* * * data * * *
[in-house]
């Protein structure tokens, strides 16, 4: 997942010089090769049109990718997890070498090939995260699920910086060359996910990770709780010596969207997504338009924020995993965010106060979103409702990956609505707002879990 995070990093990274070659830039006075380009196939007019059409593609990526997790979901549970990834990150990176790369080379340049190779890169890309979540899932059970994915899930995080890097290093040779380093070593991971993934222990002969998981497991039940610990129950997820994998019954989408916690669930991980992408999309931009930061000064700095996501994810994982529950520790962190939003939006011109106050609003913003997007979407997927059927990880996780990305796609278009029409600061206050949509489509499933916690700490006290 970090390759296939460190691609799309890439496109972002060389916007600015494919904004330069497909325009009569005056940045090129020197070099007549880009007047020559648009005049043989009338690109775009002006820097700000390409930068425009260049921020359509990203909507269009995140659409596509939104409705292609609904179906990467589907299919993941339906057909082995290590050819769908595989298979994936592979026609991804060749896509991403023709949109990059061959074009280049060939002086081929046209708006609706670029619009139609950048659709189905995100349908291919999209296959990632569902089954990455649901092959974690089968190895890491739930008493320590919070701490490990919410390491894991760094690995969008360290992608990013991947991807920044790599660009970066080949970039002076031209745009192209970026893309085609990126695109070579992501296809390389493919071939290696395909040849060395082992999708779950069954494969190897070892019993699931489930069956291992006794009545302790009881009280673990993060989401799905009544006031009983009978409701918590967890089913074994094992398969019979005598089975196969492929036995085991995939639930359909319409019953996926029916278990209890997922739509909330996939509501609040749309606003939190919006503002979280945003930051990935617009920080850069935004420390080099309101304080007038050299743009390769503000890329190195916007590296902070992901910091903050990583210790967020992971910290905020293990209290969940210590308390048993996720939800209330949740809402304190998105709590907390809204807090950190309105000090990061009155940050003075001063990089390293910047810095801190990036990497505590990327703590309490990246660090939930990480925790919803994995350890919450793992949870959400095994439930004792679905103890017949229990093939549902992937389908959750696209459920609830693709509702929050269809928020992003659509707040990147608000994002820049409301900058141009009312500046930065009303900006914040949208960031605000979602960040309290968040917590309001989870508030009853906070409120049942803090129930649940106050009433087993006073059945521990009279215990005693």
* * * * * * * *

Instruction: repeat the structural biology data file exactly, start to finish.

[in-house]
């Protein structure tokens, strides 16, 4: 997942010089090769049109990718997890070498090939995260699920910086060359996910990770709780010596969207997504338009924020995993965010106060979103409702990956609505707002879990 995070990093990274070659830039006075380009196939007019059409593609990526997790979901549970990834990150990176790369080379340049190779890169890309979540899932059970994915899930995080890097290093040779380093070593991971993934222990002969998981497991039940610990129950997820994998019954989408916690669930991980992408999309931009930061000064700095996501994810994982529950520790962190939003939006011109106050609003913003997007979407997927059927990880996780990305796609278009029409600061206050949509489509499933916690700490006290 970090390759296939460190691609799309890439496109972002060389916007600015494919904004330069497909325009009569005056940045090129020197070099007549880009007047020559648009005049043989009338690109775009002006820097700000390409930068425009260049921020359509990203909507269009995140659409596509939104409705292609609904179906990467589907299919993941339906057909082995290590050819769908595989298979994936592979026609991804060749896509991403023709949109990059061959074009280049060939002086081929046209708006609706670029619009139609950048659709189905995100349908291919999209296959990632569902089954990455649901092959974690089968190895890491739930008493320590919070701490490990919410390491894991760094690995969008360290992608990013991947991807920044790599660009970066080949970039002076031209745009192209970026893309085609990126695109070579992501296809390389493919071939290696395909040849060395082992999708779950069954494969190897070892019993699931489930069956291992006794009545302790009881009280673990993060989401799905009544006031009983009978409701918590967890089913074994094992398969019979005598089975196969492929036995085991995939639930359909319409019953996926029916278990209890997922739509909330996939509501609040749309606003939190919006503002979280945003930051990935617009920080850069935004420390080099309101304080007038050299743009390769503000890329190195916007590296902070992901910091903050990583210790967020992971910290905020293990209290969940210590308390048993996720939800209330949740809402304190998105709590907390809204807090950190309105000090990061009155940050003075001063990089390293910047810095801190990036990497505590990327703590309490990246660090939930990480925790919803994995350890919450793992949870959400095994439930004792679905103890017949229990093939549902992937389908959750696209459920609830693709509702929050269809928020992003659509707040990147608000994002820049409301900058141009009312500046930065009303900006914040949208960031605000979602960040309290968040917590309001989870508030009853906070409120049942803090129930649940106050009433087993006073059945521990009279215990005693």